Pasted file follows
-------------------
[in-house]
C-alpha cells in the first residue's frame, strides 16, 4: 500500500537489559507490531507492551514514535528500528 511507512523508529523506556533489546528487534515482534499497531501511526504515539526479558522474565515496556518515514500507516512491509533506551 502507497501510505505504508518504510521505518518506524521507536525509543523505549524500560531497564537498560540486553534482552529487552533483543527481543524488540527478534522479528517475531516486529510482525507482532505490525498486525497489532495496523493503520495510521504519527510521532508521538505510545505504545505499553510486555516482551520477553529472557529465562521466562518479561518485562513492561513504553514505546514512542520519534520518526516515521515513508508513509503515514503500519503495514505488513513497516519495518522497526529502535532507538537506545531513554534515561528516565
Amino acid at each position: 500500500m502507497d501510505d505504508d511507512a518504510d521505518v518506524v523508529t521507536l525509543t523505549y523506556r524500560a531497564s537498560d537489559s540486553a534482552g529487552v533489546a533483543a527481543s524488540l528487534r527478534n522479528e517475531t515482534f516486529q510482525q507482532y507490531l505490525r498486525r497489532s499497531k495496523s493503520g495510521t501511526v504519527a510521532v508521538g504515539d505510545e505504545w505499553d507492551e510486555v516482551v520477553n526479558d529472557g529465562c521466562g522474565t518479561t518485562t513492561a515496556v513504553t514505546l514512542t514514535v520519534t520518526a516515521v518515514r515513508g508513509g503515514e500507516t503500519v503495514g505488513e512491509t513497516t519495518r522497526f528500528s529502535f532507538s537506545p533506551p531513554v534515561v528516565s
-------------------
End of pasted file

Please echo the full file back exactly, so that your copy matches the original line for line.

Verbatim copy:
[in-house]
C-alpha cells in the first residue's frame, strides 16, 4: 500500500537489559507490531507492551514514535528500528 511507512523508529523506556533489546528487534515482534499497531501511526504515539526479558522474565515496556518515514500507516512491509533506551 502507497501510505505504508518504510521505518518506524521507536525509543523505549524500560531497564537498560540486553534482552529487552533483543527481543524488540527478534522479528517475531516486529510482525507482532505490525498486525497489532495496523493503520495510521504519527510521532508521538505510545505504545505499553510486555516482551520477553529472557529465562521466562518479561518485562513492561513504553514505546514512542520519534520518526516515521515513508508513509503515514503500519503495514505488513513497516519495518522497526529502535532507538537506545531513554534515561528516565
Amino acid at each position: 500500500m502507497d501510505d505504508d511507512a518504510d521505518v518506524v523508529t521507536l525509543t523505549y523506556r524500560a531497564s537498560d537489559s540486553a534482552g529487552v533489546a533483543a527481543s524488540l528487534r527478534n522479528e517475531t515482534f516486529q510482525q507482532y507490531l505490525r498486525r497489532s499497531k495496523s493503520g495510521t501511526v504519527a510521532v508521538g504515539d505510545e505504545w505499553d507492551e510486555v516482551v520477553n526479558d529472557g529465562c521466562g522474565t518479561t518485562t513492561a515496556v513504553t514505546l514512542t514514535v520519534t520518526a516515521v518515514r515513508g508513509g503515514e500507516t503500519v503495514g505488513e512491509t513497516t519495518r522497526f528500528s529502535f532507538s537506545p533506551p531513554v534515561v528516565s